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Earliest Members of the Century Association

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Edward Cooper

Mayor of New York City

Centurion, 1857–1905

Born 26 October 1824 in New York (Manhattan), New York

Died 25 February 1905 in New York (Manhattan), New York

Buried Green-Wood Cemetery, Brooklyn, New York

Proposed by William Kemble

Elected 7 February 1857 at age thirty-two

Archivist’s Note: Brother-in-law of Abram S. Hewitt; uncle of Edward R. Hewitt

Seconder of:

Supporter of:

Century Memorial

Edward Cooper joined The Century in 1857—a notable year in its annals, when it moved into its new home, now remembered as the “old house” in Fifteenth Street, and added to its membership a group of especially able men, Mr. Carter, Mr. Hewitt, Mr. William Allen Butler, Dr. Lieber, to mention but a few among those who have passed away. Mr. Cooper was the son of Peter Cooper, and succeeded to his business as well as to the care of that signally beneficent work the Cooper Institute, and in both was associated with Mr. Hewitt. In public affairs he took an energetic and honorable, though often modest, part. He was a convinced Democrat, but his first active service in politics was in support of Mayor Tiemann to succeed Fernando Wood; during the Mayor’s term he organized the first efficient street-cleaning department in the history of the city. In 1878 he was elected Mayor by a combination with the opposition, and did excellent work, especially in the matter of the Police Department. He managed the campaign of Mr. Cleveland for Governor in 1881, and supported him with vigor in 1884 and 1888 for the Presidency. His latest active labor in politics was on the side of sound money in 1896, though age and ill-health entitled him to repose. He was an efficient member of the Committee of Seventy which brought about the downfall and partial punishment of the Tweed Ring, and he suggested to Mr. Tilden the examination of the bank accounts of the members of the Ring which contributed so largely to their exposure. He was also a member of the commission to study the government of cities, and was the only one to oppose restriction of the suffrage recommended for certain financial offices. He was very much devoted to organized social life, and the list of the clubs and societies to which he belonged embraces nearly all of especial note in the city, ranging from the Union Club, of which he was President at the time of his death, to the American Institute of Mining Engineers. Of a generous and sympathetic nature, an active mind and varied interests, he was everywhere received in cordial companionship.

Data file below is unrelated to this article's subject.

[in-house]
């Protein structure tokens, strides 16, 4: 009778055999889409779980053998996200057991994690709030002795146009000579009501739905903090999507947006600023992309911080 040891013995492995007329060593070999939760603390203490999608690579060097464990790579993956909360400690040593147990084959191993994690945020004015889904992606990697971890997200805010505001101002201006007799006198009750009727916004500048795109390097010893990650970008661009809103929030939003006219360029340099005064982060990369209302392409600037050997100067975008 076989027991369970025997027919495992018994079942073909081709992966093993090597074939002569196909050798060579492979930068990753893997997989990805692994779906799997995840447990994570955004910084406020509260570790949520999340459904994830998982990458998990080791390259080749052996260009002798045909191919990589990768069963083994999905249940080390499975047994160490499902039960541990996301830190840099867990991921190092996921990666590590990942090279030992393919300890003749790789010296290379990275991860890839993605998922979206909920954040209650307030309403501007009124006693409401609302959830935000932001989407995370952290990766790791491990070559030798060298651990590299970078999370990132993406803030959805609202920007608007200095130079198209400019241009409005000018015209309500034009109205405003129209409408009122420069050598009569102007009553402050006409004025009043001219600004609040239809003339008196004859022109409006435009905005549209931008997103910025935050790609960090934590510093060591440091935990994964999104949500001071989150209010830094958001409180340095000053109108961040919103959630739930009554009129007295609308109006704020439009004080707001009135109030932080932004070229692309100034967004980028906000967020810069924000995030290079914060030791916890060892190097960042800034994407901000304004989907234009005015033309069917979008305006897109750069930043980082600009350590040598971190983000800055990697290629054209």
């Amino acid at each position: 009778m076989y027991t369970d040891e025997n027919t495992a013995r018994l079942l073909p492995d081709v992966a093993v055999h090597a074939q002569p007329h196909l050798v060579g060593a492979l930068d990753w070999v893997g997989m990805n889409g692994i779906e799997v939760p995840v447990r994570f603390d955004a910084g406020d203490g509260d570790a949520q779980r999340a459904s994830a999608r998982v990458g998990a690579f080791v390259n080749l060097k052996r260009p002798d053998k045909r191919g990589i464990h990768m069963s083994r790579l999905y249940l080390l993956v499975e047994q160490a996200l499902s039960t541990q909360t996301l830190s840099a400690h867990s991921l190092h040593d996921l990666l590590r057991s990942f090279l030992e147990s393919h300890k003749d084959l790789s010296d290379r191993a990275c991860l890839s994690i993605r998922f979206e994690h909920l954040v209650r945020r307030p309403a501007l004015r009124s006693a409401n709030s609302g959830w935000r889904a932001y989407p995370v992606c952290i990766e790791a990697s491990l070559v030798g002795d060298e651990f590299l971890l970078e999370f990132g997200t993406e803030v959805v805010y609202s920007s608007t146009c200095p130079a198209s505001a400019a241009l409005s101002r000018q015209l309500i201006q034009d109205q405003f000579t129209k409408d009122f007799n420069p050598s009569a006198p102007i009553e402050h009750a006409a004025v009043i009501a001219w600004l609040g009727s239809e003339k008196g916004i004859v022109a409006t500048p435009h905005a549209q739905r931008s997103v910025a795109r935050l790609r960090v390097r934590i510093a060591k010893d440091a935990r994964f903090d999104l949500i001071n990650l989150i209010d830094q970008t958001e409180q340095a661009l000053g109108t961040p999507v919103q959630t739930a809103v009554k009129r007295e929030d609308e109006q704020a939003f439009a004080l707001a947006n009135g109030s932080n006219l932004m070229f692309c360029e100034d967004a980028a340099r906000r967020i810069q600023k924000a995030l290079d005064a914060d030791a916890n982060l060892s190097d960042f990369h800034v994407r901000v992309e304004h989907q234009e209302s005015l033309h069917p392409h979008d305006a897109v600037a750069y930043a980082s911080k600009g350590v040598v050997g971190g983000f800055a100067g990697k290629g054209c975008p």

Edward Cary
1906 Century Association Yearbook